From Oswego to Hawaii

On the second floor of Sheldon Hall sits a marvelous tribute from one of Oswego’s graduates who went a long way, literally. A towering grandfather clock made of Hawaiian koa wood represents the handiwork of Uldrick Thompson Sr. 1879. A plaque on the clock noted it took Thompson, then 80, around a year to construct, and he donated it to the institution in October 1928. “It is made of Koa wood from Hawaii, where Uldrick Thompson Sr. spent much of his life,” the plaque reads. “His friend, D.H. McConnell, donated the Oxford-Whittington-Westminster chimes and works.”

Uldrich Thompson Sr. 1879 gifted a hand-crafted clock made of Hawaiian koa wood to Oswego in 1928.

Thompson, at right with his clock, made his living in Hawaii, formerly the Sandwich Islands, teaching and providing educational leadership at the Kamehameha School for Boys. He began teaching there in 1889 and served as principal from 1898 to 1901. Charles King and Sam Keliinoi of the first graduating class at Kamehameha, now one of Hawaii’s largest and most prestigious private schools, came to the Oswego Normal School.

In addition to his teaching there, Thompson also completed the hand-bound history “Reminiscences of the Kamehameha Schools” in 1922. One anecdote shows his hands-on approach to even what one would consider mundane matters of object teaching. Then-principal the Rev. William B. Oleson, “came to Dormitory D and found me washing the two windows of my room,” Thompson wrote. “He stood a moment then asked in his concise way, ‘Why don’t you have one of the boys wash your windows?’… [I replied] …‘Because, if I’m to be responsible for the condition of the boys’ windows, I must first learn how to clean windows.’”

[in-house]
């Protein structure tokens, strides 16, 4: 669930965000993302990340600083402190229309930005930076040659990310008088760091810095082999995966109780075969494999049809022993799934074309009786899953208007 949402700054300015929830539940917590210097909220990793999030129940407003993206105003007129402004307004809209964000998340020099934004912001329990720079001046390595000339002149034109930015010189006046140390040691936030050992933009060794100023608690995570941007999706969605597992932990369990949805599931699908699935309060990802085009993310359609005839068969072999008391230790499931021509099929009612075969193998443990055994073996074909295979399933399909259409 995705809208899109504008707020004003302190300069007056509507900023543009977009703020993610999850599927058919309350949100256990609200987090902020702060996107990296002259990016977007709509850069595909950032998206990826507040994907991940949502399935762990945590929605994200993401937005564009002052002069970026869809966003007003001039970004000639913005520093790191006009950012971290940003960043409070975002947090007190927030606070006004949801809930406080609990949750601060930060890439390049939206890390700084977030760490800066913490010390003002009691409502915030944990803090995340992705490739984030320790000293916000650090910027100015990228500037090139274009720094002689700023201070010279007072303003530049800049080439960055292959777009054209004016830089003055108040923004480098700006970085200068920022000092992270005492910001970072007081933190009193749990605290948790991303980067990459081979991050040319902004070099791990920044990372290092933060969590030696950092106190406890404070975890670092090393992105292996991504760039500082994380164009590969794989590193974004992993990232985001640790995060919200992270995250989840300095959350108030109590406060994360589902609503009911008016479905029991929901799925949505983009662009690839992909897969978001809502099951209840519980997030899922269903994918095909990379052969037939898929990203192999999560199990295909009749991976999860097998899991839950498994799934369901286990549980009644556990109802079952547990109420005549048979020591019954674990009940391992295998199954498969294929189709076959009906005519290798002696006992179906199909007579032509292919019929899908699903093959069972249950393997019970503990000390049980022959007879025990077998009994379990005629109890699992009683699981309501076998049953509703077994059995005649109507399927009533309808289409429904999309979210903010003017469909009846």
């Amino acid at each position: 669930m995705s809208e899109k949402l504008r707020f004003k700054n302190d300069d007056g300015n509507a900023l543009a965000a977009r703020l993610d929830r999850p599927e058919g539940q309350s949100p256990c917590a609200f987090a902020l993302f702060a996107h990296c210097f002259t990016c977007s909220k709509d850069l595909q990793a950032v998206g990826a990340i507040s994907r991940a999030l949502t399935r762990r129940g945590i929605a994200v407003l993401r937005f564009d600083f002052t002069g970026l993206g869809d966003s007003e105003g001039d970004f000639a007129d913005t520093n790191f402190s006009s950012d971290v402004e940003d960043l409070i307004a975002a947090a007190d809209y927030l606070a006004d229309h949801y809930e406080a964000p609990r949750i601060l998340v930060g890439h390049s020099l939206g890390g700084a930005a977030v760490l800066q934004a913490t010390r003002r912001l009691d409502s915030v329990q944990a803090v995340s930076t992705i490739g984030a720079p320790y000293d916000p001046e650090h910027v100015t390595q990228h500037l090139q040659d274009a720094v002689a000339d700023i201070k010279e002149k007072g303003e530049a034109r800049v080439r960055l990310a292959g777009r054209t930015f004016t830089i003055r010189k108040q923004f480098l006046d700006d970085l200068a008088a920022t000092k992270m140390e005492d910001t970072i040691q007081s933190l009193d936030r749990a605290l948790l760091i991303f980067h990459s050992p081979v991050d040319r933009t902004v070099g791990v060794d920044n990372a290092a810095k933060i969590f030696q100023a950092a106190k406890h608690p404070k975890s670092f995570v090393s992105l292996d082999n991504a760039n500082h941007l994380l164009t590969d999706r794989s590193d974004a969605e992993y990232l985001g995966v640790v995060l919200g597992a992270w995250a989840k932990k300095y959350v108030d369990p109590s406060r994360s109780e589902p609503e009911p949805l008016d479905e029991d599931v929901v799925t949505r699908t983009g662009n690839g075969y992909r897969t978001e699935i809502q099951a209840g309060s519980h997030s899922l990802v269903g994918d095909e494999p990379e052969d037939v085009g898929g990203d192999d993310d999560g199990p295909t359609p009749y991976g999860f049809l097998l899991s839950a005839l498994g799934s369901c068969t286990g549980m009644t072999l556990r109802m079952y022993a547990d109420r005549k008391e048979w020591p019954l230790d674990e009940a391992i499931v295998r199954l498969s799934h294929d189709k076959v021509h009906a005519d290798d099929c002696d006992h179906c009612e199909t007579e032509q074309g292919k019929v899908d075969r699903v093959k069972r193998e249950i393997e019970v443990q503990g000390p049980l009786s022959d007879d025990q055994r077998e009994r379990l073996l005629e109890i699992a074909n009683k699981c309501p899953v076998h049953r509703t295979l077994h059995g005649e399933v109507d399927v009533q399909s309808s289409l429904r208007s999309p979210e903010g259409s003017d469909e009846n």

Excerpted with permission from an unpublished history manuscript authored by Tim Nekritz M ’05

2 thoughts on “From Oswego to Hawaii

  1. Can you please contact me by email. My Great-great grandfather was Samuel Keliinoi who attended Oswego Normal School with Charles King after graduation from the Kamehameha Schools in 1891. Many of Kamehameha’s archives regarding the early years were lost in a fire before the campus was relocated to Kapalama Heights. Any information you could provide regarding absolutely anything would be significant to myself and my family. Mahalo piha.


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